In the manufacture of decorative laminate, layers of resin impregnated paper are pressed against press plates under conditions of temperature and pressure to cure the resin and bond the layers together. A high gloss press plate imparts a high gloss surface to laminate. A textured surface imparts a textured surface to laminate. These press plates are extremely uniform, with even microscopic discontinuities being minimized. The quality of a high gloss polished press plate can be determined by viewing reflected images on its surface and scrutinizing the reflected images for optical discrepancies. Grit on the surface of laminate causes micro scratching of stainless steel press plates normally used in the manufacture of decorative laminate, thus destroying the micro finish of the press plate. Press plates can also be scratched by press plate handling equipment and by debris from pressing equipment or materials used in making laminate. (Laurence U.S. Pat. No. 5,244,375)

Melamine resin coated decorative laminate is pressed at temperatures of about 230-310° F. (110-155° C.) and pressures of about 300-2000 psi (20-136 bar) and preferably about 750-1500 psi (51-102 bar). Heating to these temperatures and cooling to room temperature results in substantial expansion and contraction of the laminate and of the press plate. Expansion and contraction of the laminate and press plate will not be the same, resulting in the movement of grit on the pressing surface of laminate across the press plate.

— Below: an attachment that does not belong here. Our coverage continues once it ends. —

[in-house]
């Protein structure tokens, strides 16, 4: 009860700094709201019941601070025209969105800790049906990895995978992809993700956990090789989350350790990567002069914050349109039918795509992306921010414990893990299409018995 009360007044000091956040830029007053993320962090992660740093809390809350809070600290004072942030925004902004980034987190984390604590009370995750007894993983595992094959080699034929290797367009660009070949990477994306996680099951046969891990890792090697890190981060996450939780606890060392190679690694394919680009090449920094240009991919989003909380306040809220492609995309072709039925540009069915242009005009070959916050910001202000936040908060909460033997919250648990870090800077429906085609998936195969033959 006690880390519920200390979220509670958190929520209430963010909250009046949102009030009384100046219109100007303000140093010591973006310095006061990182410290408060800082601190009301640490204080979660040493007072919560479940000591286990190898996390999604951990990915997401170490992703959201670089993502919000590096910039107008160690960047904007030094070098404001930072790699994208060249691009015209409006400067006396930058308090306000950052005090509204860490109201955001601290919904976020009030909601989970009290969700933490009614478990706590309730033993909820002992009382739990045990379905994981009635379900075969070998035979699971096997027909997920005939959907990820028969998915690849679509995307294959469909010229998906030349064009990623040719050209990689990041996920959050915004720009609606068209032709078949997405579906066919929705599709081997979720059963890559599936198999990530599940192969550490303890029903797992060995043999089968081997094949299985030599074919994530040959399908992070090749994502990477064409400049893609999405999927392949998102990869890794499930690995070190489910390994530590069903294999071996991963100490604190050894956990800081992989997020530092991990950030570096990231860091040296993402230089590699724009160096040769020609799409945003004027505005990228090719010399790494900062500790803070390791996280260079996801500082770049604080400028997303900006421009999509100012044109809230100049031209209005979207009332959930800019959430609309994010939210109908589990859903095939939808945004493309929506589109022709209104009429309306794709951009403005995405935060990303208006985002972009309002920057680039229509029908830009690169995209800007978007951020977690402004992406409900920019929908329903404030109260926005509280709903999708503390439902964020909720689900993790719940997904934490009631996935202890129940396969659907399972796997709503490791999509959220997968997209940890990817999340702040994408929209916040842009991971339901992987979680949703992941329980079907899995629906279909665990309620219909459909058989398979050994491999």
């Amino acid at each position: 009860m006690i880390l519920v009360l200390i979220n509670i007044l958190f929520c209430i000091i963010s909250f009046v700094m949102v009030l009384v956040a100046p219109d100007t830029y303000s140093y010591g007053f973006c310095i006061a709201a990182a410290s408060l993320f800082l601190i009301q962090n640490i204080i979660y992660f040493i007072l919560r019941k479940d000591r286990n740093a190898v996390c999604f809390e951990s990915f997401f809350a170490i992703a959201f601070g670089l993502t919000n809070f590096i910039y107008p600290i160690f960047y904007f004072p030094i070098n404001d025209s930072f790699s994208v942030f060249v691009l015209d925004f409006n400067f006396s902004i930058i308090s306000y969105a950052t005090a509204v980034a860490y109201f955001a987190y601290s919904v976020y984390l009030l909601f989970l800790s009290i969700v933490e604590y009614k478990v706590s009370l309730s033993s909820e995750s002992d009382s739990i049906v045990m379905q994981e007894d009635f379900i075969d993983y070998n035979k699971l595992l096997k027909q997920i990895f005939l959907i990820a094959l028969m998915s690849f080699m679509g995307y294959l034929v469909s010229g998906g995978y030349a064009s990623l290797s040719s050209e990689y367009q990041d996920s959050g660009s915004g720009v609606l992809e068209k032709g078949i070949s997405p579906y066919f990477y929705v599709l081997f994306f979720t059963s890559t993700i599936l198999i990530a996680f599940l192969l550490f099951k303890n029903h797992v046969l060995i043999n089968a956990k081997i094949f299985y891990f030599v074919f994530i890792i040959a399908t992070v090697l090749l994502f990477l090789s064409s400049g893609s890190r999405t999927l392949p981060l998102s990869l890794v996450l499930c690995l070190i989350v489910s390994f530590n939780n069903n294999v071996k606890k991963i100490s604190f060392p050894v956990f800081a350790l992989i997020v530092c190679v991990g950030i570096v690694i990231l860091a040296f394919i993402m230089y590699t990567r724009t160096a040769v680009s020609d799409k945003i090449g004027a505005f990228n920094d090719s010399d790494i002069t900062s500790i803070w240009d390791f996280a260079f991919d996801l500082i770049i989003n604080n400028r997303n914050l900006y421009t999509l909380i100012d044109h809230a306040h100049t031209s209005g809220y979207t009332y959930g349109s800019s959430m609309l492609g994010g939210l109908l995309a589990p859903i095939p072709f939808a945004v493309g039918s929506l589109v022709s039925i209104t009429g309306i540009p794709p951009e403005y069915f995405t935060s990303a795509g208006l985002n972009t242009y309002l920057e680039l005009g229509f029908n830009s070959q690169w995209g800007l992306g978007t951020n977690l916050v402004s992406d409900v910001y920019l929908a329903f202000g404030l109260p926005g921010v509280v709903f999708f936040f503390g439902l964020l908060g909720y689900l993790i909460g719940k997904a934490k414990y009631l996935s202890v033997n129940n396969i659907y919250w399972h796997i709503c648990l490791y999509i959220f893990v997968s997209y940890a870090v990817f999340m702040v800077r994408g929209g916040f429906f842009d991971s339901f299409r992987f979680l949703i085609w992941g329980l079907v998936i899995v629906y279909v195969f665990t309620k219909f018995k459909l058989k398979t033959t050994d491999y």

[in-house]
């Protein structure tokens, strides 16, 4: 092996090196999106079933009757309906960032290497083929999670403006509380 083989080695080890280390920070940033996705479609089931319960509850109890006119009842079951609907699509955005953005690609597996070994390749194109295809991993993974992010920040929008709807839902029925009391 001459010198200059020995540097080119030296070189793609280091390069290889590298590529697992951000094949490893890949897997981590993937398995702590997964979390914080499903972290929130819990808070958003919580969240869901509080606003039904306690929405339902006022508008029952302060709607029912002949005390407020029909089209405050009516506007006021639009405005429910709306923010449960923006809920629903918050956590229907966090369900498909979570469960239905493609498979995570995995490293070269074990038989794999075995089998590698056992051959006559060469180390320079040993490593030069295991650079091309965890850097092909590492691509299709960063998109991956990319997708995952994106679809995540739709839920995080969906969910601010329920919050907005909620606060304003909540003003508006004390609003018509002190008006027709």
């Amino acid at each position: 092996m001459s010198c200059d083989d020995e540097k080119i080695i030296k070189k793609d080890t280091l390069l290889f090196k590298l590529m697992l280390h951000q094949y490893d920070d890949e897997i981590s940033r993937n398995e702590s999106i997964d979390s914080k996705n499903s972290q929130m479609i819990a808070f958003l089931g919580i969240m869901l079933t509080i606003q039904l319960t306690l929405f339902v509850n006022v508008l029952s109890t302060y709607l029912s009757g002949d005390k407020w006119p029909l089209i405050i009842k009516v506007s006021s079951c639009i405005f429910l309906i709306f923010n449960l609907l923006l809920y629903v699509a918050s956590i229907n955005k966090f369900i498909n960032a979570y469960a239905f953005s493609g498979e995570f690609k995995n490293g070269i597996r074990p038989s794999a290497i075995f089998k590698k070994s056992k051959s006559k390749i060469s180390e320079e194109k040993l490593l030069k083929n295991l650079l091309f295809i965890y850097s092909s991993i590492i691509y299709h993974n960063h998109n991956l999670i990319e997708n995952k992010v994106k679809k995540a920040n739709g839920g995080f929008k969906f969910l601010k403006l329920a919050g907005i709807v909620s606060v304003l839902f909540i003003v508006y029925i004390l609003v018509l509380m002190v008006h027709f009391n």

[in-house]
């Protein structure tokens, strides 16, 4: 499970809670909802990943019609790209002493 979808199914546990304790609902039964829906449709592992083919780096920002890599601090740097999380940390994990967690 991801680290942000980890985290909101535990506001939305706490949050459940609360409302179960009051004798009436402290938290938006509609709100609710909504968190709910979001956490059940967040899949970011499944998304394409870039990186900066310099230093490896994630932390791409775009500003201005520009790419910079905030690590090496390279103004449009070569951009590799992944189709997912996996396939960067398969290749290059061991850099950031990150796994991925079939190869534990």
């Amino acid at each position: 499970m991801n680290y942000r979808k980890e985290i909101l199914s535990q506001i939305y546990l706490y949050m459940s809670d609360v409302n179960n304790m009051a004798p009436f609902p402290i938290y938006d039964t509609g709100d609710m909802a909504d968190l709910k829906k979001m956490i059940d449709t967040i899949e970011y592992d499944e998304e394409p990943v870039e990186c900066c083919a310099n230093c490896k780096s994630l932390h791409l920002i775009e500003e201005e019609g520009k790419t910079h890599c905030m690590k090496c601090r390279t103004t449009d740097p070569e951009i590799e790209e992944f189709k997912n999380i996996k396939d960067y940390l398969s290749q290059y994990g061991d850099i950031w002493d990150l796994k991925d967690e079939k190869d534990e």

It is disclosed in National Electrical Manufacturers Association (NEMA) Standards Publication No. LD 3, that gloss finish laminate has a gloss of 70-100+. High gloss textured finish laminate is disclosed as having a gloss of 21-40. Black glass with a gloss of 94″1 degrees, measured at an angle of 60 degrees, is disclosed as the NEMA Standard 3.13.2, for calibrating a gloss meter for 60 degree angle gloss measurements.

Even discontinuities in high gloss press plates that can only be seen with a microscope can impart visible surface defects to a high gloss laminate surface. Any scratching of high gloss press plates imparts visible surface defects to high gloss surfaces of laminate and reduce gloss level.